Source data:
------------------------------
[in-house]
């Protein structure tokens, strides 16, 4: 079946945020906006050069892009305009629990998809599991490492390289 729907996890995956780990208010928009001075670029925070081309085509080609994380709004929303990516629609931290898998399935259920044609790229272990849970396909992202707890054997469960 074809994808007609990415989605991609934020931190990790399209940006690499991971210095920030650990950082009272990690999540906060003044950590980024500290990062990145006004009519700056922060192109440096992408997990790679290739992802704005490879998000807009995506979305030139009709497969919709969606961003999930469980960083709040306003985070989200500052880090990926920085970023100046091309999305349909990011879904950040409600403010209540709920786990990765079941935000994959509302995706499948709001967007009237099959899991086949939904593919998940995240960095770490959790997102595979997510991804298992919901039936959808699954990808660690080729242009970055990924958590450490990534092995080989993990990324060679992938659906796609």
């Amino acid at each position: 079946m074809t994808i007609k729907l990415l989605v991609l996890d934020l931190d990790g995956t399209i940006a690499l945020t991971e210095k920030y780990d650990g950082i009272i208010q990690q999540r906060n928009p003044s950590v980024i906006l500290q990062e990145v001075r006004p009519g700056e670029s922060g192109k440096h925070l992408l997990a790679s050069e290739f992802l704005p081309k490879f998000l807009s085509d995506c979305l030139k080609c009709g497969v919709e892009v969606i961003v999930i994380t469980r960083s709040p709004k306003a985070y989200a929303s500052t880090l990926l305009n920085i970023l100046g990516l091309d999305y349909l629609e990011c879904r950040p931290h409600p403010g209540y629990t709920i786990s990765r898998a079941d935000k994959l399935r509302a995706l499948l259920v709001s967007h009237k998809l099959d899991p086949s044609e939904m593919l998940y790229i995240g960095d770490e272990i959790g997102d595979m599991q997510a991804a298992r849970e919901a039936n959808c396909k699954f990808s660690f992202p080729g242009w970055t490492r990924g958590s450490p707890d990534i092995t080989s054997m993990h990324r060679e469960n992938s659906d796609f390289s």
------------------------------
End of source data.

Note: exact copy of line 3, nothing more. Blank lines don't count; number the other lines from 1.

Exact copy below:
């Amino acid at each position: 079946m074809t994808i007609k729907l990415l989605v991609l996890d934020l931190d990790g995956t399209i940006a690499l945020t991971e210095k920030y780990d650990g950082i009272i208010q990690q999540r906060n928009p003044s950590v980024i906006l500290q990062e990145v001075r006004p009519g700056e670029s922060g192109k440096h925070l992408l997990a790679s050069e290739f992802l704005p081309k490879f998000l807009s085509d995506c979305l030139k080609c009709g497969v919709e892009v969606i961003v999930i994380t469980r960083s709040p709004k306003a985070y989200a929303s500052t880090l990926l305009n920085i970023l100046g990516l091309d999305y349909l629609e990011c879904r950040p931290h409600p403010g209540y629990t709920i786990s990765r898998a079941d935000k994959l399935r509302a995706l499948l259920v709001s967007h009237k998809l099959d899991p086949s044609e939904m593919l998940y790229i995240g960095d770490e272990i959790g997102d595979m599991q997510a991804a298992r849970e919901a039936n959808c396909k699954f990808s660690f992202p080729g242009w970055t490492r990924g958590s450490p707890d990534i092995t080989s054997m993990h990324r060679e469960n992938s659906d796609f390289s």